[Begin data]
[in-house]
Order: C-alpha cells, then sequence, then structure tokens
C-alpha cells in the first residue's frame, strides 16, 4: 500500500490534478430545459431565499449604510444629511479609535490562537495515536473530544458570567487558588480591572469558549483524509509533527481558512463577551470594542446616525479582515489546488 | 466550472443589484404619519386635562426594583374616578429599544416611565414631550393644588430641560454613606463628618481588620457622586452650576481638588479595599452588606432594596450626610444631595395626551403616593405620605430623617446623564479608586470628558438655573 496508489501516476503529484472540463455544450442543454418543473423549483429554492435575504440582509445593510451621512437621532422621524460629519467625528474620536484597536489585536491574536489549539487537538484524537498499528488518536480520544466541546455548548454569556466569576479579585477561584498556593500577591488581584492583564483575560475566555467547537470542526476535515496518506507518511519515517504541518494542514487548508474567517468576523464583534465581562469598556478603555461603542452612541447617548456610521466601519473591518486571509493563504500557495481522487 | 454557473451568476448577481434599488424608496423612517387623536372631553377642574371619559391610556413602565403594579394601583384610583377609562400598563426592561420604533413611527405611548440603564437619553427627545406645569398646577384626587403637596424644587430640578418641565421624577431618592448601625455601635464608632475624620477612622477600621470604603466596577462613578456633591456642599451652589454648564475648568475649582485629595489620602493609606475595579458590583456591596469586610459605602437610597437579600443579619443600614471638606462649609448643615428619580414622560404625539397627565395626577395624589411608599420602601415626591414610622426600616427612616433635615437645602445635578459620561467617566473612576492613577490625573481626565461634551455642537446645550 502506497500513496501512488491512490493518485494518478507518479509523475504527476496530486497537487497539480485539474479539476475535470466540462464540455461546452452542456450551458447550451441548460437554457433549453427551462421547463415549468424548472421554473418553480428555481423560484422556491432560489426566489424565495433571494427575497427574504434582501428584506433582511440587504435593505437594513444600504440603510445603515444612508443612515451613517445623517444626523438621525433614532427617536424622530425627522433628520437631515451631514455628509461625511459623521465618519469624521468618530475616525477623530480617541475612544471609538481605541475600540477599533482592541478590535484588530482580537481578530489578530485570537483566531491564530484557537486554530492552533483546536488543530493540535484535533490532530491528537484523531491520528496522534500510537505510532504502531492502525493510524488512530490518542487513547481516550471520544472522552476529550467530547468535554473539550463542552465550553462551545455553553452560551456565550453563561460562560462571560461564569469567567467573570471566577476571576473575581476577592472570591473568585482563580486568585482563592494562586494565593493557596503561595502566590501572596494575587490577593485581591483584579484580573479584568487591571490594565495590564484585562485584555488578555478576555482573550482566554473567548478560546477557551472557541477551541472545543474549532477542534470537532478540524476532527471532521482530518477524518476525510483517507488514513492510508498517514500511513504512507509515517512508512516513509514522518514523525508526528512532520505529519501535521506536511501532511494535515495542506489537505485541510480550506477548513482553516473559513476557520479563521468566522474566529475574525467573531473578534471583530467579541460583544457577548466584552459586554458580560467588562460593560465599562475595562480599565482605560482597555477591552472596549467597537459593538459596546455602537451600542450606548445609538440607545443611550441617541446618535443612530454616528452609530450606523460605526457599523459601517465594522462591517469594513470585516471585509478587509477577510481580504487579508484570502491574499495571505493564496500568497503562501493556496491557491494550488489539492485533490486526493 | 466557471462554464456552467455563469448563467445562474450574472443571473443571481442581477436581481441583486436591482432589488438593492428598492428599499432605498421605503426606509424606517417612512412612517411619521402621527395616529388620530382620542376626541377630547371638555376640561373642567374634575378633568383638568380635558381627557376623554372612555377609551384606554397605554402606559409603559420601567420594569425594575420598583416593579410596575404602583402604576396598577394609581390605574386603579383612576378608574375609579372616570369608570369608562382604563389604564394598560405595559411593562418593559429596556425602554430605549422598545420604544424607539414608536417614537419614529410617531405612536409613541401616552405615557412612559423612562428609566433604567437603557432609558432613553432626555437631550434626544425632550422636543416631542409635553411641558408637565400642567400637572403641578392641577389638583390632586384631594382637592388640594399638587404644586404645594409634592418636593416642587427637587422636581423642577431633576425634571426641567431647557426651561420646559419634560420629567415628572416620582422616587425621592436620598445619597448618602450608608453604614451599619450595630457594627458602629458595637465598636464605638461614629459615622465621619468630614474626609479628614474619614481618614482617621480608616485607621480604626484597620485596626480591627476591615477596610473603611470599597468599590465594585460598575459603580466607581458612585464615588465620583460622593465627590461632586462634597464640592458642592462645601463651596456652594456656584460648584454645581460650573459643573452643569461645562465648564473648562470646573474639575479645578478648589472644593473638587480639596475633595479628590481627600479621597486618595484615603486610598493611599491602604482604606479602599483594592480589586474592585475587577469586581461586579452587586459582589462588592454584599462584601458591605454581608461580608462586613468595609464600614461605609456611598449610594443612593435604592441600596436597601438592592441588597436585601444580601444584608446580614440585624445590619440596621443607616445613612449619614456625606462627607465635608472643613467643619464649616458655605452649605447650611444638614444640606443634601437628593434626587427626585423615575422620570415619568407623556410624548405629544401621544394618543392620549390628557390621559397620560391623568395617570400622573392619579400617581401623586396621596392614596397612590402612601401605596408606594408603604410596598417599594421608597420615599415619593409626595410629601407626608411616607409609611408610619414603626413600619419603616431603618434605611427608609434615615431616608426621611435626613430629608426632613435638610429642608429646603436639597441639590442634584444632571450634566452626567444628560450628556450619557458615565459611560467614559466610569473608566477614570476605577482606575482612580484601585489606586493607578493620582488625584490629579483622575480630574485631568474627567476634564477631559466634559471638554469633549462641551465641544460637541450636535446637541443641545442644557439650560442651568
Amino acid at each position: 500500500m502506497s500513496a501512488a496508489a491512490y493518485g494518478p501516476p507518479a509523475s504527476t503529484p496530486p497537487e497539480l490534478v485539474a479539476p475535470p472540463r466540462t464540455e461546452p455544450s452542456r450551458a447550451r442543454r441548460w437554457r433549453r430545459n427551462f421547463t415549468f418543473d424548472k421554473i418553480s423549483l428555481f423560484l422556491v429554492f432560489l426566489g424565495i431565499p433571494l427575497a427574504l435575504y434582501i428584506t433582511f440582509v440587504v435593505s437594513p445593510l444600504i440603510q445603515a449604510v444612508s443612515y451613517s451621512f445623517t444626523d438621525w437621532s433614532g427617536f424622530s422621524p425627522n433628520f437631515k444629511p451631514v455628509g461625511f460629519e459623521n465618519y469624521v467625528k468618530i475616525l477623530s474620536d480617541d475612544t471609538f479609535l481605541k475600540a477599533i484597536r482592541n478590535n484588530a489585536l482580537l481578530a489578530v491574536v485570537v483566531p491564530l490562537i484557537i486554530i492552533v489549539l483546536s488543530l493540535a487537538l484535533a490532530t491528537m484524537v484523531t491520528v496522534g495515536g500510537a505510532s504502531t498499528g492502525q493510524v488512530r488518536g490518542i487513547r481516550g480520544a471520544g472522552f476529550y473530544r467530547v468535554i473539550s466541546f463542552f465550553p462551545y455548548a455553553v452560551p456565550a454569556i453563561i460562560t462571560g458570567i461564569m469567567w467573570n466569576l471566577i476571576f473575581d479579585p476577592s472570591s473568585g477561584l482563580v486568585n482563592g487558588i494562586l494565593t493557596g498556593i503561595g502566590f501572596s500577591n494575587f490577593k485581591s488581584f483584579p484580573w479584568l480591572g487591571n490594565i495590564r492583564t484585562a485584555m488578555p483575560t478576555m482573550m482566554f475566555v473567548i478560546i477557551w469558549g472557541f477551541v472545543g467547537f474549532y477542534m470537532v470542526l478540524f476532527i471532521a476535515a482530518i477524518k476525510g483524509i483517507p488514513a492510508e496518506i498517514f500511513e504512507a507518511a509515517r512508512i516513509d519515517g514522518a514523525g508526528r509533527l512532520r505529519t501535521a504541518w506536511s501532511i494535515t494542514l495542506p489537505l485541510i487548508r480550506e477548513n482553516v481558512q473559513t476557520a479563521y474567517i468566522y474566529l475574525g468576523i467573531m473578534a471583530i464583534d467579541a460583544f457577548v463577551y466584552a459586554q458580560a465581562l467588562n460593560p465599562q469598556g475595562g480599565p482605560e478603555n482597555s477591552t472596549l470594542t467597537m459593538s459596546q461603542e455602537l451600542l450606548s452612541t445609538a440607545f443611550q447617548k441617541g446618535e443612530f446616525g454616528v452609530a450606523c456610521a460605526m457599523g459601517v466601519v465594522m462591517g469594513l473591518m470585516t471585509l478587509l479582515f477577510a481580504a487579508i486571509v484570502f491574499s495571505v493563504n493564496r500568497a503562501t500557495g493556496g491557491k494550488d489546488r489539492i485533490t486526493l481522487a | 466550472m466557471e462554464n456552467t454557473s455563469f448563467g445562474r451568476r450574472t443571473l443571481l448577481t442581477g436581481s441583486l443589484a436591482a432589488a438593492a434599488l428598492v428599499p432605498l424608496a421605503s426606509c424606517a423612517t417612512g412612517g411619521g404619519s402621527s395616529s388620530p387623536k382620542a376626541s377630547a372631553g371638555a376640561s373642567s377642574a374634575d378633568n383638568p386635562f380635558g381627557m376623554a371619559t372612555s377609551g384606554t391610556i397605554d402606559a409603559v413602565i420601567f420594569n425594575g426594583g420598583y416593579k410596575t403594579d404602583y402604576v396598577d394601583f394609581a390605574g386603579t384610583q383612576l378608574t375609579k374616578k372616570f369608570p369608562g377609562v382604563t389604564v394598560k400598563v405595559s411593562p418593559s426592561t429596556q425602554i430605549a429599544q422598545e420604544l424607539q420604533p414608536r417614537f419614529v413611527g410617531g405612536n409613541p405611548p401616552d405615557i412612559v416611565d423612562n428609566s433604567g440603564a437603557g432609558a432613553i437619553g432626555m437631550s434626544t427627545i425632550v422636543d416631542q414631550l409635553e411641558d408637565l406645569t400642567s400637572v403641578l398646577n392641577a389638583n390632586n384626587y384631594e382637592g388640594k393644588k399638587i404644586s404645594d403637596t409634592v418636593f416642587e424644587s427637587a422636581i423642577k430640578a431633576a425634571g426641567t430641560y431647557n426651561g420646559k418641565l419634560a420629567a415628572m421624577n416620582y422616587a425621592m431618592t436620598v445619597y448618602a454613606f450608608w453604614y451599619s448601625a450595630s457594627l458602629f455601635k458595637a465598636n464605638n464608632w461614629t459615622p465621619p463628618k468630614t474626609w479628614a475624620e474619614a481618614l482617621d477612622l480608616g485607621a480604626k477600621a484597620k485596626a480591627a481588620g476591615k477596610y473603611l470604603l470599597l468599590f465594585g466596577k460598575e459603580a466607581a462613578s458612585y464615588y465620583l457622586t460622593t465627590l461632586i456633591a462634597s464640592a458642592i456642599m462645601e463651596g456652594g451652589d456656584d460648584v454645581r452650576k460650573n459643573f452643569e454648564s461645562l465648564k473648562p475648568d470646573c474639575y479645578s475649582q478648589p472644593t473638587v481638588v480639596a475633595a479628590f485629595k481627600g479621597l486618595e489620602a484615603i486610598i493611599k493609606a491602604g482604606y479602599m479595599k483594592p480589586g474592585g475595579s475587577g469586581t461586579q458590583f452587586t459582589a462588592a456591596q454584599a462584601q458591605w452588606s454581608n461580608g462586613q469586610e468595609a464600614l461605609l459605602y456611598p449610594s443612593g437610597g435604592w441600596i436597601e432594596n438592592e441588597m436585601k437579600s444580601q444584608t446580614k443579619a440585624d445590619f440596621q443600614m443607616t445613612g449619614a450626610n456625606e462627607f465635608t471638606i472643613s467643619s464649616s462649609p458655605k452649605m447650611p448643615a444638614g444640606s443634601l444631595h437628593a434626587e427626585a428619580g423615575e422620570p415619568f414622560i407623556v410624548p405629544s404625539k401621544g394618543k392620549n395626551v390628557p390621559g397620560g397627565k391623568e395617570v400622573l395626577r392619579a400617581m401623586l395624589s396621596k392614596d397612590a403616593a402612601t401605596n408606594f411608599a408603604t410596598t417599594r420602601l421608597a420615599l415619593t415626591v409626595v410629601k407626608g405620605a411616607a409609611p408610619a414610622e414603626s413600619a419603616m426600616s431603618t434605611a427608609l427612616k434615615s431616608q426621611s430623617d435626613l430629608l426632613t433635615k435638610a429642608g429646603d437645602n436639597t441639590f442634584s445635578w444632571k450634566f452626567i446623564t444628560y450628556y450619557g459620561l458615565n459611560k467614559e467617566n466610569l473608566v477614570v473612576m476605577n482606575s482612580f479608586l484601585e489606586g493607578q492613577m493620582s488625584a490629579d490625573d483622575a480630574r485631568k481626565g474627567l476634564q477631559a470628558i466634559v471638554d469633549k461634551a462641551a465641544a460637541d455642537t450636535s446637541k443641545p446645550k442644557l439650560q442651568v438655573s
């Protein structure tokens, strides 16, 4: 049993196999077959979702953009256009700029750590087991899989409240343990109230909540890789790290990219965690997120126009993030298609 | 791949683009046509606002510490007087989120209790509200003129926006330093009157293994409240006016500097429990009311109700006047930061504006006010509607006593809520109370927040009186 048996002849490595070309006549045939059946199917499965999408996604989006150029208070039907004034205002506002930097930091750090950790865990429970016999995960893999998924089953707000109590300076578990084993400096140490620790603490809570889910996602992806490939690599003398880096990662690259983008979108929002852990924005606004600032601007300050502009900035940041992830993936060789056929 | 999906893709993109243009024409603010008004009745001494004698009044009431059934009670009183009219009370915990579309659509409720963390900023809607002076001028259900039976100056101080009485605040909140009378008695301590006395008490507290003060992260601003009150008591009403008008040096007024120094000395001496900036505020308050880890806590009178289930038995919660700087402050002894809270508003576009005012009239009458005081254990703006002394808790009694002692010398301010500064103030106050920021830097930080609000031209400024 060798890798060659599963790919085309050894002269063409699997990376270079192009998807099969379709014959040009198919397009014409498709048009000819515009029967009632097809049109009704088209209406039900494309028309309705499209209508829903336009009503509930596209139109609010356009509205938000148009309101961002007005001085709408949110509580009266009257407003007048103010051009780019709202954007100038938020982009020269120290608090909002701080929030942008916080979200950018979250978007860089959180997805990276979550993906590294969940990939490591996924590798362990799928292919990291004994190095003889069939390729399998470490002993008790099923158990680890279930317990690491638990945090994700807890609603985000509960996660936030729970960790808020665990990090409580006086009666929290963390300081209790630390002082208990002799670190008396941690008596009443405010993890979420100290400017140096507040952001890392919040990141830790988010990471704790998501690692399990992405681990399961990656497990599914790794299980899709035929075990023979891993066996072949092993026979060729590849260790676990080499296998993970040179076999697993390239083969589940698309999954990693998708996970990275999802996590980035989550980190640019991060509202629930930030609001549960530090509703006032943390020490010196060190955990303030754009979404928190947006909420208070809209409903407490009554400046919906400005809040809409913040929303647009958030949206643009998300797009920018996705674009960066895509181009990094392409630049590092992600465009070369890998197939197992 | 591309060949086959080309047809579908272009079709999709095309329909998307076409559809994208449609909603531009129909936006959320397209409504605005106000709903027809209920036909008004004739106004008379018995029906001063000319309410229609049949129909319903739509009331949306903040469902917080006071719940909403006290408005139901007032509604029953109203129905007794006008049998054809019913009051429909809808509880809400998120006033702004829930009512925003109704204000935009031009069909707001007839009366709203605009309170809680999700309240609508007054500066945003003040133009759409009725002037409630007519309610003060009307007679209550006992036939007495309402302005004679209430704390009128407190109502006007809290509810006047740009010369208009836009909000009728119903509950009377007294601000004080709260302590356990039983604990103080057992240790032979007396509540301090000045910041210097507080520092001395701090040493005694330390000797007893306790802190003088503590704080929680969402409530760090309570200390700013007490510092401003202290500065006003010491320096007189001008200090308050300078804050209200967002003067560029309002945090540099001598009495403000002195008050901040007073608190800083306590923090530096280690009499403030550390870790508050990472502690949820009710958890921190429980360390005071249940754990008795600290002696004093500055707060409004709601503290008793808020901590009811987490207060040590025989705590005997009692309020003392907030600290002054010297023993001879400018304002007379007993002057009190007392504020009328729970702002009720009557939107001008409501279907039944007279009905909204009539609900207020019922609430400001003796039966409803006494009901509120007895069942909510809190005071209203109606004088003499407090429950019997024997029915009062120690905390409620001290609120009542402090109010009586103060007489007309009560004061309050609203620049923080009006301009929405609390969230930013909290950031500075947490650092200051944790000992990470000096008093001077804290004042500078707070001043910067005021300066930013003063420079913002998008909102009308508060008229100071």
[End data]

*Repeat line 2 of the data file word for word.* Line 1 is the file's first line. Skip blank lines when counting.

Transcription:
Order: C-alpha cells, then sequence, then structure tokens